Pompey First century BC Roman general and politician Gnaeus Pompeius Magnus[a] (Classical Latin: [ˈŋnae̯.ʊs pɔmˈpɛjjʊs ˈmaŋnʊs]; 29 September 106 BC – 28 September 48 BC), usually known in English as Pompey or Pompey the Great,[1] was a military and political leader of the late Roman Republic. He came from a wealthy Italian provincial background; his father had been the first to establish the family among the nobiles (Roman nobility). Pompey's success as a general while still very young enabled him to advance directly to his first consulship without meeting the normal cursus honorum (requirements for office). His success as a military commander in Sulla's second civil war resulted in Sulla's bestowing upon him the cognomen Magnus ("the Great"), after Pompey's boyhood hero Alexander the Great. Early life and political debut[edit]

Leon Wieseltier Leon Wieseltier (/ˈwiːzəltɪər/; born June 14, 1952) is an American writer, critic, amateur philosopher and magazine editor. From 1983 to 2014, he was the literary editor of The New Republic. He is currently the Isaiah Berlin Senior Fellow in Culture and Policy at the Brookings Institution and a contributing editor and critic at The Atlantic. Life and career[edit]

Marcus Furius Bibaculus Roman poet Marcus Furius Bibaculus (103 BC – ? BC), was a Roman poet, who flourished during the last century of the Republic. Life[edit] According to Jerome, he was born at Cremona, and probably lived to a great age. He wrote satirical poems after the manner of Catullus, whose bitterness he rivaled, according to Quintilian (Instit. x.i.196), in his iambics.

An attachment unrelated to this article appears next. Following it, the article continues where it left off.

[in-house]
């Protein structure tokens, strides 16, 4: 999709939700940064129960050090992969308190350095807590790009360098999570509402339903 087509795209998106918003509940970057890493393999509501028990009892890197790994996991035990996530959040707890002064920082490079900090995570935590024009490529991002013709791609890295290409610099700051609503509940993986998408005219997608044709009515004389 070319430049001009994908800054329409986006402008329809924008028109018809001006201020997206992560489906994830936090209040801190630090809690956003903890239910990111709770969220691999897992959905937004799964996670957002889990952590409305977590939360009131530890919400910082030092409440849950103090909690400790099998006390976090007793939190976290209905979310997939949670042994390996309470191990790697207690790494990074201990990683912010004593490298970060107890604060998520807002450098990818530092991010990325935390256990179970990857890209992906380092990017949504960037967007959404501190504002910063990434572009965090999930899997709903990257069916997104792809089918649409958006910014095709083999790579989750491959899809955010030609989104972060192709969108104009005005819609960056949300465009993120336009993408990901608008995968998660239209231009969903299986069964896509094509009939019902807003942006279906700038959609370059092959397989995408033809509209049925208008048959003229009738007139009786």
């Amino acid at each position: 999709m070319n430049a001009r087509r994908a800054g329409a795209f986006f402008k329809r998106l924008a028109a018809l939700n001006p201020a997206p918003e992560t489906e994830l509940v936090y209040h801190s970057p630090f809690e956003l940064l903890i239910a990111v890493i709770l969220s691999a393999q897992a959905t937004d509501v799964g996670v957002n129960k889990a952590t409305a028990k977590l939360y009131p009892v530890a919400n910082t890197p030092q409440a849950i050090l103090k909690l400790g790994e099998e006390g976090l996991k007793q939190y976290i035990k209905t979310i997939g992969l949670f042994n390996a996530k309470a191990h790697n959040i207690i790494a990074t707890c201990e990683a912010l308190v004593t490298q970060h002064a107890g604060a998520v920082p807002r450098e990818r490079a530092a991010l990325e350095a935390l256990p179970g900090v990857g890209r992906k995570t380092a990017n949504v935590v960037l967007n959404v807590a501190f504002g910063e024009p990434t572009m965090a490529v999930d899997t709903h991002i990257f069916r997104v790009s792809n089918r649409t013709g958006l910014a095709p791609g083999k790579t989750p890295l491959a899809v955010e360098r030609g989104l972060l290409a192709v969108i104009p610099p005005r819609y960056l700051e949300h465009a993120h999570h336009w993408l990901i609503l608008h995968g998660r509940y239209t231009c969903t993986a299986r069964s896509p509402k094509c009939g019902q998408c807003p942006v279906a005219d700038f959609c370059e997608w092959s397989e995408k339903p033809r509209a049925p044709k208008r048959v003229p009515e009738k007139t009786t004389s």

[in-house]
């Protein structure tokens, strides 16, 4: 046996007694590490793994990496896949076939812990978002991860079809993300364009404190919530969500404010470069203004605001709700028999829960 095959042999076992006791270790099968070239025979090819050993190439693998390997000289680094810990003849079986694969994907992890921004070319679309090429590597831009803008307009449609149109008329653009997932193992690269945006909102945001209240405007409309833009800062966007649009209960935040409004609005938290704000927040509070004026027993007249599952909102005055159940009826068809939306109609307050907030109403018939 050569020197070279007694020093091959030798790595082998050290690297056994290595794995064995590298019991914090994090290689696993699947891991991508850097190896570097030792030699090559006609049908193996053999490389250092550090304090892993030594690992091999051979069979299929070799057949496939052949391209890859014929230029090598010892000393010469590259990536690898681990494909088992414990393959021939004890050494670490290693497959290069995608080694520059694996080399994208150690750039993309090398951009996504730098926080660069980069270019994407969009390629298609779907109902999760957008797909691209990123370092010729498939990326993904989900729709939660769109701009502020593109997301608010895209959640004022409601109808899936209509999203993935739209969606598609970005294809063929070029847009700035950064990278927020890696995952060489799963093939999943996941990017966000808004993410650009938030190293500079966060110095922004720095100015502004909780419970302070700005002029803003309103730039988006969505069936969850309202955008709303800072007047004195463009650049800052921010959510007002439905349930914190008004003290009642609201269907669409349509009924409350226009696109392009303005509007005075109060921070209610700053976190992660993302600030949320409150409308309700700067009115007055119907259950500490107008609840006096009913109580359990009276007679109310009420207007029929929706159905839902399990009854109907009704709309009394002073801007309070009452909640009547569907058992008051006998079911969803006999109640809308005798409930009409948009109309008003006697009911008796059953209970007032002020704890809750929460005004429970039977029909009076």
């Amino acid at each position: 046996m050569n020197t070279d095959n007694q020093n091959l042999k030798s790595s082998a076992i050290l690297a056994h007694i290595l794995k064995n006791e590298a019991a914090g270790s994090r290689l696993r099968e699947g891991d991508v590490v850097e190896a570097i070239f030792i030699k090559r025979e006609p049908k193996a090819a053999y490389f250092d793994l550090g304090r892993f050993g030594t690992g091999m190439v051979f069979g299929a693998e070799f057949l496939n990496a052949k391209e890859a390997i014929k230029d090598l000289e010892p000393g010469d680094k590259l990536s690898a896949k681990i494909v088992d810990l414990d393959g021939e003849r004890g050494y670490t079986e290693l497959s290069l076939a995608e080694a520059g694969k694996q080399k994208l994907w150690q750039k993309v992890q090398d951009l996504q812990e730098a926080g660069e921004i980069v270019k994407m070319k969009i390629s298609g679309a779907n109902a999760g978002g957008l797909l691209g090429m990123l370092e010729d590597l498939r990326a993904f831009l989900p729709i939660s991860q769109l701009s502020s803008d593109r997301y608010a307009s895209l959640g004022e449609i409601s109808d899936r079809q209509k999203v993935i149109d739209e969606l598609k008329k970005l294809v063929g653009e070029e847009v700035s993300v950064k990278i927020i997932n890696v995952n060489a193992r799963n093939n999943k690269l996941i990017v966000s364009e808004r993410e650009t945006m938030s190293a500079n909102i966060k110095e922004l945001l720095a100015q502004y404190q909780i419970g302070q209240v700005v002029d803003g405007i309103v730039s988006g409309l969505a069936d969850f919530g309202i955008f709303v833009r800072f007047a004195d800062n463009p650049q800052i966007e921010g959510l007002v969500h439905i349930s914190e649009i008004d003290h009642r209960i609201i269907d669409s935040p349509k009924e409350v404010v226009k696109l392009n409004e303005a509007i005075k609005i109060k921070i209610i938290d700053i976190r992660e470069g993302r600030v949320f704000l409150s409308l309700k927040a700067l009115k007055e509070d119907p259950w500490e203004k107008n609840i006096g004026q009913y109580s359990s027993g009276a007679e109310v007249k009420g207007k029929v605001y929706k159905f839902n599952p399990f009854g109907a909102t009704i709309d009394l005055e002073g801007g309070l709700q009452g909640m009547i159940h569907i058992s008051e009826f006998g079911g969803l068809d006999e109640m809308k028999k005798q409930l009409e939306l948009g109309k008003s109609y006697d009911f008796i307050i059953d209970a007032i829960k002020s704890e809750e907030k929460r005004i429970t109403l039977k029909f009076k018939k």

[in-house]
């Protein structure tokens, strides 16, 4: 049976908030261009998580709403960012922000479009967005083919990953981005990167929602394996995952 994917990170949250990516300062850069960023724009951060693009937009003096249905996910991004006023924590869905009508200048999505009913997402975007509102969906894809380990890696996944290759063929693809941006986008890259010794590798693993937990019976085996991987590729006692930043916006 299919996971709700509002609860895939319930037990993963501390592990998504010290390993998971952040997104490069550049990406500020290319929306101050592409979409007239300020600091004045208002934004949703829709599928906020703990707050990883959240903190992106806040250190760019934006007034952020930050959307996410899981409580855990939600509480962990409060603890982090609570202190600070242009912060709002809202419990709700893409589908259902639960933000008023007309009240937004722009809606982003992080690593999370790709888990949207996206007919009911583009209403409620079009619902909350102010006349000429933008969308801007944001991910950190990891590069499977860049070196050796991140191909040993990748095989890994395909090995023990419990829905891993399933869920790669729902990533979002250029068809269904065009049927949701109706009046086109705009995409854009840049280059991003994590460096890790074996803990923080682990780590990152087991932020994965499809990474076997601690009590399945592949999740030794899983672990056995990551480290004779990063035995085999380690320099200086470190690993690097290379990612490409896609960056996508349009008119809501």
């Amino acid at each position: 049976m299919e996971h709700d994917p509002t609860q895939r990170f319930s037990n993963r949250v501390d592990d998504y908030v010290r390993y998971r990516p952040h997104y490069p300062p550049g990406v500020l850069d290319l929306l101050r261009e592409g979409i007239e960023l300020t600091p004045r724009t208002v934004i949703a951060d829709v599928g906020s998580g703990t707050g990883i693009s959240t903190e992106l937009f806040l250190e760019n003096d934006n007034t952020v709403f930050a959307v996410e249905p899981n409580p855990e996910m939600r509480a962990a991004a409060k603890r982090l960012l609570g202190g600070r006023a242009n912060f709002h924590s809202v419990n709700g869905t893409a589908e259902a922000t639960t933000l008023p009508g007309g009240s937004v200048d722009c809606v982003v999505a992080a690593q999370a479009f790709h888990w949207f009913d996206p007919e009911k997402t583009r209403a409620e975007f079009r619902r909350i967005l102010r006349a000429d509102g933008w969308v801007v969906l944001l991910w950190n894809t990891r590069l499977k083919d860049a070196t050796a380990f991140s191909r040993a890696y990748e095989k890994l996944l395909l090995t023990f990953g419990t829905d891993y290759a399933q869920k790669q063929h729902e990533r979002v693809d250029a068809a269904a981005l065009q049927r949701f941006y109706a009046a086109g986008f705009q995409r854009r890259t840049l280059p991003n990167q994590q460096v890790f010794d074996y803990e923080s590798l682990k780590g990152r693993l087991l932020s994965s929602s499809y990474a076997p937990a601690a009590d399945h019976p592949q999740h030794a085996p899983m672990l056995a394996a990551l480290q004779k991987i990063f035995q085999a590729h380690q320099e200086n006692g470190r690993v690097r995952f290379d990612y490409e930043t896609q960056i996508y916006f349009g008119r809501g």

Graham Priest Graham Priest[1] (born 1948) is Distinguished Professor of Philosophy at the CUNY Graduate Center, as well as a regular visitor at the University of Melbourne where he was Boyce Gibson Professor of Philosophy and also at St. Andrews University. He was educated at the University of Cambridge and the London School of Economics. His thesis advisor was John Lane Bell. Work[edit] He is known for his defence of dialetheism, his in-depth analyses of the logical paradoxes (holding the thesis that there is a uniform treatment for many well-known paradoxes, such as the semantic, set-theoretic and Liar paradoxes), and his many writings related to paraconsistent and other non-classical logics.

Libellus A libellus (plural libelli) in the Roman Empire was any brief document written on individual pages (as opposed to scrolls or tablets), particularly official documents issued by governmental authorities. The term libellus has particular historical significance for the libelli that were issued during the reign of Emperor Decius to citizens to certify performance of required pagan sacrifices in order to demonstrate loyalty to the authorities of the Roman Empire. During later periods libelli were issued as certificates of indulgence, in which the confessors or martyrs interceded for apostate Christians.[1] History[edit]

Text to prepare for the second lesson. by liviasegurado Apr 24